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Bluegrass smokes for Larry Cordle, Infamous Stringdusters, Cadillac Sky

Pickiní in the Panhandle Bluegrass Festival, Hedgesville, West Va., September 7, 2008

Reviewed by Greg Yost

The quaint and wooded Lazy A Campground in Hedgesville, West Va. provided an ideal location for a day of barbeque and bluegrass at the annual Pickin' in the Panhandle festival after weather problems on opening day. Officially dubbed the West Virginia State BBQ & Bluegrass Festival, every year this event plays host to competitive barbeque teams from across the country along with some of the hottest national acts in bluegrass music.

The first day of the weekend music festival found the remnants of Tropical Storm Hanna wreaking havoc and drenching the campground's fields. Day two, however, was a much different story. Clouds and rain gave way to a sun-drenched and warm day that found music fans packing the field in front of the stage while sitting on blankets, lawn chairs and hey bales.

The main stage lineup for the day featured both the progressive and traditional sides of bluegrass with three prominent national acts - Cadillac Sky, The Infamous Stringdusters and Larry Cordle and Lonesome Standard Time. All three groups played two separate sets throughout the day and showcased the incredible picking skills that made them some of the hottest acts in bluegrass.

Getting the festivities started for the day was Cadillac Sky. This band, originally from Texas, has been turning heads over the last few years with two albums that stretch the parameters that define bluegrass. Led by the talented singer/mandolin player/songwriter Bryan Simpson, Cadillac Sky entertained the crowd with selections from its first two albums, 2007's "Blind Man Walking" and "Gravity's Our Enemy," the band's new release on the Skaggs Family Records label.

Although the band has some talented pickers, the most striking aspect of Cadillac Sky's music is the group's harmonizing. Songs like the tender ballad Homesick Angel and the franticly calming Insomniac Blues for Matthew were two of best moments from the band's sets. Both highlighted the band's signature harmonies.

Other highlights included the appropriate Sunday morning gospel message of Sinners Welcome, the controlled fervor of The Wreck and the furious picking of Can't Trust the Weatherman.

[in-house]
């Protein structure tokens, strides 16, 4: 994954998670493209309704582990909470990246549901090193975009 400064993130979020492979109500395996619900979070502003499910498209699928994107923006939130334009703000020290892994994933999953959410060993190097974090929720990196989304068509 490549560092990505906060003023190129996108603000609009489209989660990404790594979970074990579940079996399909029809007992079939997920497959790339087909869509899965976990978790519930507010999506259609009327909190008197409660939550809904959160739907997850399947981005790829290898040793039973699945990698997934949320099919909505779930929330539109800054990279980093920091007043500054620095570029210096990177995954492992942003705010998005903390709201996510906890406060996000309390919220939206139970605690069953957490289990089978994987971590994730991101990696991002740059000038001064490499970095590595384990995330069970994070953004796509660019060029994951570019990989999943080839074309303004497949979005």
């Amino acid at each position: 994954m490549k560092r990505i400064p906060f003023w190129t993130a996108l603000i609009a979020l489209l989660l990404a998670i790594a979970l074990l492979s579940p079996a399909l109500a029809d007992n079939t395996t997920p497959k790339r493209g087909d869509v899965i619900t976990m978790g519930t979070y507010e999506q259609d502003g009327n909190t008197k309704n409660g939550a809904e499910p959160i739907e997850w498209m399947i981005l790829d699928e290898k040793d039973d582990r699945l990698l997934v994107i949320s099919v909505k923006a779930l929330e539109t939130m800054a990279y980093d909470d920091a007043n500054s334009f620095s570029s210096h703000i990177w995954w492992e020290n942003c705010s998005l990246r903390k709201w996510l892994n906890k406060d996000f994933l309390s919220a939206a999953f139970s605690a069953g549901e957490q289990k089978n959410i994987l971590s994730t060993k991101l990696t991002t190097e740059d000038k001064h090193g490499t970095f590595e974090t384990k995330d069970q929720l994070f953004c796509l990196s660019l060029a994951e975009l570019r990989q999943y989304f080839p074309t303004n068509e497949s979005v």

While Nashville's The Infamous Stringdusters, a talented group of young performers has also earned a reputation for pushing the traditional bluegrass envelope, the band's performance at was a nod to the considerable number of traditional fans in the audience.

Even though the band did showcase some of the best songs from its first two albums on Sugar Hill Records, some of the most memorable songs from the group's two sets come from the traditional Americana canon. Renditions of classics like Dark Hollow, Deep Elem Blues and Cluck Old Hen were very well received by the attentive, but mellow crowd.

It was obvious that the crowd's favorite act of the day was the final featured main stage performer, Larry Cordle and Lonesome Standard Time. Joined by the ace singer/mandolin player Don Rigsby, Cordle and company impressed the sizeable crowd with a set that showcased both the expert musicianship of the group and Cordle's nationally-recognized skills as a songwriter. Throughout the group's two stints on the stage, it put a lot of emphasis on songs from the group's 2007 release "Took Down and Put Up" on the Lonesome Day Records label. Of particular note were spirited performances of the somber miner ballad Hole in the Ground, the up-tempo love song Rough Around the Edges and the radio-friendly Old Cheater's Blues.

By bringing together some of the brightest stars on the bluegrass scene for a full day of entertainment, the organizers behind the 2008 edition of Pickin' in the Panhandle proved that the pork wasn't the only thing smoking in the West Virginia mountains this warm September afternoon.

©Country Standard Time • Jeffrey B. Remz, editor & publisher •
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